What that means for students and parents is an end to weekly universal testing for coronavirus infections, no baseline testing before the Aug. 15 start of school, voluntary masking and a continued deferment of the district’s vaccination mandate for students in the nation’s second-largest school system.
In addition, the district’s Daily Pass system will ramp down from its prior use as a campus entry requirement that had to be inspected every day. Last year, under this system, to enter school grounds students had to be up to date on weekly COVID-19 testing and they or their parents also had to affirm that students had no symptoms of illness. The Daily Pass system will be used instead to upload positive test results or report symptoms on an as-needed and voluntary basis.
Like many other school systems, L.A. Unified has shifted to “response testing” — where testing is required for those who are sick, who are close contacts or when there is a potential for an outbreak.
L.A. Unified School District officials emphasized that no one should go to school sick.
“Perfect attendance is not as important as the safety, security and well-being of our students and our workforce,” L.A. Unified Supt. Alberto Carvalho said in an appearance last week.
Following county guidelines, students and staff must isolate at least five days if they test positive for a coronavirus infection — down from a mandatory 10 days or more at the start of the 2021-2022 school year. In addition, at-home quarantines for close contacts — which also had lasted up to 10 days — no longer are required for people who remain healthy and test negative.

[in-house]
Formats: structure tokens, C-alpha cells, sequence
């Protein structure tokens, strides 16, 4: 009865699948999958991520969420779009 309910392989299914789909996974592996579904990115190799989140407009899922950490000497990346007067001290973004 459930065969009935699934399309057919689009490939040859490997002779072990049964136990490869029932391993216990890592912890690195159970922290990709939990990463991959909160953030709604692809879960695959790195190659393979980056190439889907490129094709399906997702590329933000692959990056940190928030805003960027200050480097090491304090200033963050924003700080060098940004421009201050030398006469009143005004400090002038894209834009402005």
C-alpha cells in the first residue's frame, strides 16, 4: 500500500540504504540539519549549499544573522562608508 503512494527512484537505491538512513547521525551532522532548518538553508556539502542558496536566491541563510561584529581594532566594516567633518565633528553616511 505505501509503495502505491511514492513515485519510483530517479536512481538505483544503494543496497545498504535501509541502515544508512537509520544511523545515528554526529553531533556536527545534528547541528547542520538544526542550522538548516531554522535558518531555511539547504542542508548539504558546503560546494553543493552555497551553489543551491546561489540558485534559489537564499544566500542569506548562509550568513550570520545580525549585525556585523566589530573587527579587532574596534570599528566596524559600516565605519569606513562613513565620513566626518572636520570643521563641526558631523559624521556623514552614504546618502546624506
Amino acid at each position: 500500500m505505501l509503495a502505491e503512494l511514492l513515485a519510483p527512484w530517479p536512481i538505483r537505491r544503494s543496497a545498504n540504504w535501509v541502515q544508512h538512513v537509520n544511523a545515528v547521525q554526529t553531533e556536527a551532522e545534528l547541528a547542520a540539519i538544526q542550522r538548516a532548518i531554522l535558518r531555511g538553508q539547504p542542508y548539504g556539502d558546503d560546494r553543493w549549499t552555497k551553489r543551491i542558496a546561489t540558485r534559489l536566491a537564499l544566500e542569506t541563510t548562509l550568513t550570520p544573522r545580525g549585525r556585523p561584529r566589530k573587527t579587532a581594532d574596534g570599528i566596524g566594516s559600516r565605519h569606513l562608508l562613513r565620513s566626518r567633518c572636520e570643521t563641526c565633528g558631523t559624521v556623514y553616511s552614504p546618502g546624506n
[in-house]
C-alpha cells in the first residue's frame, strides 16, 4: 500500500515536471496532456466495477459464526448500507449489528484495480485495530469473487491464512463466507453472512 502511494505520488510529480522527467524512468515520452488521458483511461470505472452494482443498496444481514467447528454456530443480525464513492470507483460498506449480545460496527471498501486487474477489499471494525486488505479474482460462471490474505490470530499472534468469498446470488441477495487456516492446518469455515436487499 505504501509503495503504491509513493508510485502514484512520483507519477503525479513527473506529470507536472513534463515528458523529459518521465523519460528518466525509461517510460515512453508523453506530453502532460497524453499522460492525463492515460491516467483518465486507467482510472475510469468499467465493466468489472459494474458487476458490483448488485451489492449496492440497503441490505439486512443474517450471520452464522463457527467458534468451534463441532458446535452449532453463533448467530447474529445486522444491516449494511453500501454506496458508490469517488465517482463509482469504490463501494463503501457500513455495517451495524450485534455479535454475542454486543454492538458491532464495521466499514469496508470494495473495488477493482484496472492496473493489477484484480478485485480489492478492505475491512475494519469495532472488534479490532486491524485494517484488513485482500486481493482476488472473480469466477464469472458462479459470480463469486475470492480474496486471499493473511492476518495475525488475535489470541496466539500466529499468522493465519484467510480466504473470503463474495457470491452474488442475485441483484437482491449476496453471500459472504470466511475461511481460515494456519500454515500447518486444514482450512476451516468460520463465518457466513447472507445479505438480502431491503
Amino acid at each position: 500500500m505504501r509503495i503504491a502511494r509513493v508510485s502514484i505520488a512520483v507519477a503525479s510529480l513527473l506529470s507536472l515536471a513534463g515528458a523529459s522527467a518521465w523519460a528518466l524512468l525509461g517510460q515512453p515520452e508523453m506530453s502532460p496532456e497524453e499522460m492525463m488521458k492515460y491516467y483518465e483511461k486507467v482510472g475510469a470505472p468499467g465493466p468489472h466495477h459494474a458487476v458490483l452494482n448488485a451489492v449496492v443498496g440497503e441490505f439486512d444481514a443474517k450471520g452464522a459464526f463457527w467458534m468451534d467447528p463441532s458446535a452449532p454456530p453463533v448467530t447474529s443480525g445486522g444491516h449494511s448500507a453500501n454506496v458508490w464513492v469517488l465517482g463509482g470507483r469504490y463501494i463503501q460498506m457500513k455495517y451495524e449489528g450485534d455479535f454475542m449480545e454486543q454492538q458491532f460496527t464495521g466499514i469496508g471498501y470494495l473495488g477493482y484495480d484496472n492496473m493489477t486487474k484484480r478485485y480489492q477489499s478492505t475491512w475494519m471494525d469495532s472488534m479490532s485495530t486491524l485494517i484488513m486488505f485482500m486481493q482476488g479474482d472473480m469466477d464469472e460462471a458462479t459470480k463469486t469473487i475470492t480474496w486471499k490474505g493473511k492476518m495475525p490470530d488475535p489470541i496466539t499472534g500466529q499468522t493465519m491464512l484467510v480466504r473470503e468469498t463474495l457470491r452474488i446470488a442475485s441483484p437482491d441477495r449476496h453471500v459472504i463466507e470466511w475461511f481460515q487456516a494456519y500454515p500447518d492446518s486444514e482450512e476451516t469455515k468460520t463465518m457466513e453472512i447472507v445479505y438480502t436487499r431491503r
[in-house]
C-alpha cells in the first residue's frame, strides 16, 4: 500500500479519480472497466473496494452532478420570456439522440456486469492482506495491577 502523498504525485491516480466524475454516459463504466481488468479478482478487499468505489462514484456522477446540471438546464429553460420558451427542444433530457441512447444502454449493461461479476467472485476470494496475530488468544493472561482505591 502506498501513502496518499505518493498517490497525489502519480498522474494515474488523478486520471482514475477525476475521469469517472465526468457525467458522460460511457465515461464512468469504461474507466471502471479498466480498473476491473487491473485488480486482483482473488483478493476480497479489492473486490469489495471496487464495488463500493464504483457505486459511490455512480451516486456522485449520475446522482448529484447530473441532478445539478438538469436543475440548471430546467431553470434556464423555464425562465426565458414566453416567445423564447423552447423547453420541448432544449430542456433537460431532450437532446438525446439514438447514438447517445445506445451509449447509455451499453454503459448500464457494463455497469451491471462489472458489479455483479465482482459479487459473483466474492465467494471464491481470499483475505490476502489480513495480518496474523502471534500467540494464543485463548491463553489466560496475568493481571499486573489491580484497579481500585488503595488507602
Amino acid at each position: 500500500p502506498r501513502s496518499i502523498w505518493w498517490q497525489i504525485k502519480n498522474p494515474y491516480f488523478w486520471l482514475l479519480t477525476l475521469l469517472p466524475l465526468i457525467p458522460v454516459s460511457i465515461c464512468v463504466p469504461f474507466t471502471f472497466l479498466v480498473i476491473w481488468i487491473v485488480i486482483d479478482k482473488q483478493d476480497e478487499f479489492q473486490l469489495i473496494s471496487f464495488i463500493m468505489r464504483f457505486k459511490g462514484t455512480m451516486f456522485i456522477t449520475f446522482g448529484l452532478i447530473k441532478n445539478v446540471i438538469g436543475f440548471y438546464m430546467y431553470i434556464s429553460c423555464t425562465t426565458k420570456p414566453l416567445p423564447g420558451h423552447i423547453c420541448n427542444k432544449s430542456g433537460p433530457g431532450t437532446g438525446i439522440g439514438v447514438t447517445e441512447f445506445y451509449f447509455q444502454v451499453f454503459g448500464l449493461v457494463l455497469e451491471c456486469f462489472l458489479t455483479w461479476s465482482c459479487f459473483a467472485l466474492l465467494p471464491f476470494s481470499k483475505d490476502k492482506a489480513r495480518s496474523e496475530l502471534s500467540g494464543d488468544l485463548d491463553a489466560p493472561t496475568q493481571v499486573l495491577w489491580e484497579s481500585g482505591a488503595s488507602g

“We know that COVID-19 is here to stay,” the district said in a letter posted Tuesday. “As we have entered into a new phase of this virus where we have accessible at-home testing, vaccinations for COVID-19 and therapeutics available for treatment, Los Angeles Unified is able to nimbly adjust to changing conditions.”
Carvalho had previewed most of these policies at recent appearances. The district’s previous strict mask, vaccination and testing mandates had divided parents. That dynamic continues.
As of Tuesday morning, nearly 6,000 parents, concerned about risks posed by high levels of transmission in the community, had participated in a coordinated letter-writing campaign demanding that the school board engage more assertively on safety issues. Among the parents was Alexis Rochlin, who has a son entering second grade in the district’s West Area.
“Although I think many of us had hoped COVID would be far behind us by now, it’s unfortunately not, and we are looking at starting the school year with NO meaningful mitigation measures,” Rochlin wrote in an email to The Times.
She and other like-minded parents want the school district to improve indoor air quality through more attention to HVAC systems, high-grade HEPA filtration and effective, low-cost DIY filters. She’d also like to see students eat meals outdoors and have school bus windows kept open. In addition, parents would like officials to change their minds and conduct baseline testing before the start of the school year and expand surge and post-exposure testing for student and staff, while providing stationary testing sites within each of more than 40 designated communities of schools.